Russell
v.
Comm'r of Internal Revenue

UNITED STATES TAX COURTJul 11, 2011
Docket No. 17028-09S (U.S.T.C. Jul. 11, 2011)

Docket No. 17028-09S

07-11-2011

KATHLEEN LEWIS RUSSELL, Petitioner v. COMMISSIONER OF INTERNAL REVENUE, Respondent

Kathleen Lewis Russell, pro se. Kristin M. Timmons , for respondent.


PURSUANT TO INTERNAL REVENUE CODE

SECTION 7463(b),THIS OPINION MAY NOT

BE TREATED AS PRECEDENT FOR ANY

OTHER CASE.

T.C. Summary Opinion 2011-86

Kathleen Lewis Russell, pro se.

Kristin M. Timmons, for respondent.

ARMEN, Special Trial Judge: This case was heard pursuant to the provisions of section 7463 of the Internal Revenue Code in effect when the petition was filed. Pursuant to section 7463(b), the decision to be entered is not reviewable by any other court, and this opinion shall not be treated as precedent for any other case.

Unless otherwise indicated, all subsequent section references are to the Internal Revenue Code in effect for the year in issue, and all Rule references are to the Tax Court Rules of Practice and Procedure.

Respondent determined a deficiency in petitioner's 2007 Federal income tax of $5,922.

The issues for decision are:

(1) Whether petitioner is entitled to dependency exemption deductions for her granddaughter and great-granddaughter. We hold that she is.

(2) Whether petitioner is entitled to the earned income credit for her granddaughter and great-granddaughter. We hold that she is.

(3) Whether petitioner is entitled to the additional child tax credit for her great-granddaughter. We hold that she is.

(4) Whether petitioner is entitled to head of household filing status. We hold that she is.

Background

Some of the facts have been stipulated, and they are so found. We incorporate by reference the parties' stipulation of facts and accompanying exhibits. Petitioner resided in the State of Minnesota when the petition was filed.

In early 2006 petitioner moved from Minnesota to Fresno, California, to be closer to her granddaughter, Charell. Petitioner rented a home in Fresno (the Fresno home), and Charell moved in with her.

During 2007 petitioner was employed by Kings Canyon National Park (Kings Canyon) in the Sierra Nevada Mountains in California, approximately a 1-hour-and 15-minute drive from the Fresno home.Petitioner paid rent to her employer through a payroll deduction for the use of onsite lodging in which she stayed during inclement weather when the mountain roads were impassable. In order to facilitate the receipt of mail when stranded in the mountains, petitioner established a post office box in Kings Canyon (the P.O. box); petitioner used the P.O. box as her primary mailing address and had all of the mail from the Fresno home forwarded to it. Petitioner explained that she had the mail forwarded so that during the winter months she would continue to receive her bills as well as her Netflix and Blockbuster subscriptions when stranded in the mountains.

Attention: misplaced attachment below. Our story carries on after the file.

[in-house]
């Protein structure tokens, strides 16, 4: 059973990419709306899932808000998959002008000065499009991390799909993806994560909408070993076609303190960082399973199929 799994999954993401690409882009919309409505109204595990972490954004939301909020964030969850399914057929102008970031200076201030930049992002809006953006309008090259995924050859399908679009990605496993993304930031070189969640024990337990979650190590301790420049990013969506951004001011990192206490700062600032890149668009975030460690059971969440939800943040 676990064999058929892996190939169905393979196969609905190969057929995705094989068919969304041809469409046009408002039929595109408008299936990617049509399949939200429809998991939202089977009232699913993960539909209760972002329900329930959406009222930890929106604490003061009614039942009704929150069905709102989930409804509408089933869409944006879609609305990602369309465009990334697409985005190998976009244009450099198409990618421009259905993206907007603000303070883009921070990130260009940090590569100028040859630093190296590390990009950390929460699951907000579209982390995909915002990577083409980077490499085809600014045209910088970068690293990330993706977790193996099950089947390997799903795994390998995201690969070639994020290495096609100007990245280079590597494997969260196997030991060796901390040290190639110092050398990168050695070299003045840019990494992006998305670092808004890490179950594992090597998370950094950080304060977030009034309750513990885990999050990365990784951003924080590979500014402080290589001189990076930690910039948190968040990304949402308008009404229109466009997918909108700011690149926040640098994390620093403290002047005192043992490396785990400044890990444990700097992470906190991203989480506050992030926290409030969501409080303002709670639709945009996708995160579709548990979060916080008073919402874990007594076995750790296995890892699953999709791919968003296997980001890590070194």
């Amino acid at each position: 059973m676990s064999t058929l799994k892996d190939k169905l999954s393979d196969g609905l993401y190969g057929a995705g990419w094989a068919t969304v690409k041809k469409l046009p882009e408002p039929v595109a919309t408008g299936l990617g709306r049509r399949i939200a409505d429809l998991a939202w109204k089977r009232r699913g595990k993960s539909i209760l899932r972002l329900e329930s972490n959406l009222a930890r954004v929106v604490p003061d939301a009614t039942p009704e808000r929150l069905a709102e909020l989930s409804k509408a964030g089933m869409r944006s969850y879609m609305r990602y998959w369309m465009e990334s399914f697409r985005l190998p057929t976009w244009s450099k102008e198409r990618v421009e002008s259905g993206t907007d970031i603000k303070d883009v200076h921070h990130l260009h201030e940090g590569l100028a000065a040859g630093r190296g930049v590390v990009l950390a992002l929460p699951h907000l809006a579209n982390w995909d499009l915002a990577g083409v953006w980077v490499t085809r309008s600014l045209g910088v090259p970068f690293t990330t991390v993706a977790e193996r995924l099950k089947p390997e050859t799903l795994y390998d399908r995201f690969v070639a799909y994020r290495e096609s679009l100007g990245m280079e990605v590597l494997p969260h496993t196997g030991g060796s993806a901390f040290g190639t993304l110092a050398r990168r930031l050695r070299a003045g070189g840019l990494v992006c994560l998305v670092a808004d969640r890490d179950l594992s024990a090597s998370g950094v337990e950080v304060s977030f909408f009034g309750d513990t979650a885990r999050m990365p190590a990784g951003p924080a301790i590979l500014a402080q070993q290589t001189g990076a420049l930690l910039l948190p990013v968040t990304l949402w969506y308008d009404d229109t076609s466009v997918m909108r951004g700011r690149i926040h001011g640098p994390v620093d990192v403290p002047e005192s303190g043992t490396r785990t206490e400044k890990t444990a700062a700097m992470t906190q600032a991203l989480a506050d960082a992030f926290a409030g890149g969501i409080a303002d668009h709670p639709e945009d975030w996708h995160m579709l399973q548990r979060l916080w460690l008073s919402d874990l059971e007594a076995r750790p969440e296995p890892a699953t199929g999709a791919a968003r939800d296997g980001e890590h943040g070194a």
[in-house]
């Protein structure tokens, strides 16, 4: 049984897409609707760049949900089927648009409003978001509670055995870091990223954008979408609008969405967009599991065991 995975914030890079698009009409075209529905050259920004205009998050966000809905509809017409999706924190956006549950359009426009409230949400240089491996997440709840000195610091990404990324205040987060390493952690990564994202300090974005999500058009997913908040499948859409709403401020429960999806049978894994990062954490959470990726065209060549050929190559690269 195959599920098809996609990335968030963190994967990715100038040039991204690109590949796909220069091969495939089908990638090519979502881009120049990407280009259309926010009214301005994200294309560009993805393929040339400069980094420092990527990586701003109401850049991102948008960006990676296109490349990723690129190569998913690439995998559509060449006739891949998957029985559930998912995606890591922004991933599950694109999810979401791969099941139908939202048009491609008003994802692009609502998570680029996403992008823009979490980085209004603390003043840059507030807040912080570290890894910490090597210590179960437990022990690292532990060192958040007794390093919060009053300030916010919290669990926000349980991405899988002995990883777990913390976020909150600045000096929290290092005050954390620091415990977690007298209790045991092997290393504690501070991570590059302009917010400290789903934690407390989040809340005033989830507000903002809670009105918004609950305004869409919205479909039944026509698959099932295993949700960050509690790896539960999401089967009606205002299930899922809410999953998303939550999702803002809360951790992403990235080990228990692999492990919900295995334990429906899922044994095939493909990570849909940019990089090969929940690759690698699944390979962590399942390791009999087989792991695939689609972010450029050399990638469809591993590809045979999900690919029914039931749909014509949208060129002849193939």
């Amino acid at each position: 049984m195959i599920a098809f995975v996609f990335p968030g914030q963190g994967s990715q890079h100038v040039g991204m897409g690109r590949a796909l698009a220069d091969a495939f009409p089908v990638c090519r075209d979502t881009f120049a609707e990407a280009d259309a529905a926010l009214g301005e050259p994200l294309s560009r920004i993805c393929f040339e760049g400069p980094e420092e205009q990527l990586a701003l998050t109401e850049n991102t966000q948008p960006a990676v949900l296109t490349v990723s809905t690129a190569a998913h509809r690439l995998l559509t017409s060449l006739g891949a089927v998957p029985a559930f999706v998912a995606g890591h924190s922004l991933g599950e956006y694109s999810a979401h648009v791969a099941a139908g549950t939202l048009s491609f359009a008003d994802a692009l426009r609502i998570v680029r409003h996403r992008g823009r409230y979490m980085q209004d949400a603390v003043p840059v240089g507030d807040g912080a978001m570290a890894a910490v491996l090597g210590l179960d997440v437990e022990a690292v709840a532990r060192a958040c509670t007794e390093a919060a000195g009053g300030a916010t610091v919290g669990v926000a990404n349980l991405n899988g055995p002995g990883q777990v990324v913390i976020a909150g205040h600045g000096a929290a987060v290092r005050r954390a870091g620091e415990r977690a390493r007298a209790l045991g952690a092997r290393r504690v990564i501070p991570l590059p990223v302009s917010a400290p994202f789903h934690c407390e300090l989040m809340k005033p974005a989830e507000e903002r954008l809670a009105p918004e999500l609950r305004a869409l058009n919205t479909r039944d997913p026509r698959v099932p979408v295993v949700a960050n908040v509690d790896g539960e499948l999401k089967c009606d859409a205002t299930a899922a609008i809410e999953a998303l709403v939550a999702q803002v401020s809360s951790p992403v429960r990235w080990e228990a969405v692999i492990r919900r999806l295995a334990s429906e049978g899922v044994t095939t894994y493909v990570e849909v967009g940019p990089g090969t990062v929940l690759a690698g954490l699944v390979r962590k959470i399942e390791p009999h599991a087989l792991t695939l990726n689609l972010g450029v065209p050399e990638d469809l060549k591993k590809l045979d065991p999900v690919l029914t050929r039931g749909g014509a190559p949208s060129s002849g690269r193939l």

Petitioner worked at Grant Grove, which according to http://maps.yahoo.com is approximately 65 miles from the Fresno home.

In 2007 Charell attained the age of 18 years and also gave birth to a daughter, D.D., petitioner's great-granddaughter.Following the birth of D.D., Charell stayed with her uncle, petitioner's son, at his home in Fresno for approximately 10 days. On the occasions when petitioner was stuck in the mountains, Charell and D.D. would sometimes stay at Charell's uncle's home.

The Court refers to minor children by their initials. See Rule 27(a)(3).

During 2007 Charell earned a de minimis amount of income from three employers. For each of the jobs Charell listed a different home address, none of which was the address of the Fresno home. Charell used these alternate addresses to ensure receipt of her paychecks because all of the mail from the Fresno home was forwarded to the P.O. Box. During Charell's working hours her uncle or his wife would watch D.D.

On her 2007 Federal income tax return petitioner claimed two dependency exemption deductions (for Charell and D.D.), the earned income credit (in respect of Charell and D.D.), the additional child tax credit (in respect of D.D.), and head of household filing status.

In a notice of deficiency, respondent denied the dependency exemption deductions, the earned income credit, and the additional child tax credit and changed petitioner's filing status to single.

Discussion

We decide this case without regard to the burden of proof.

A. Dependency Exemption Deductions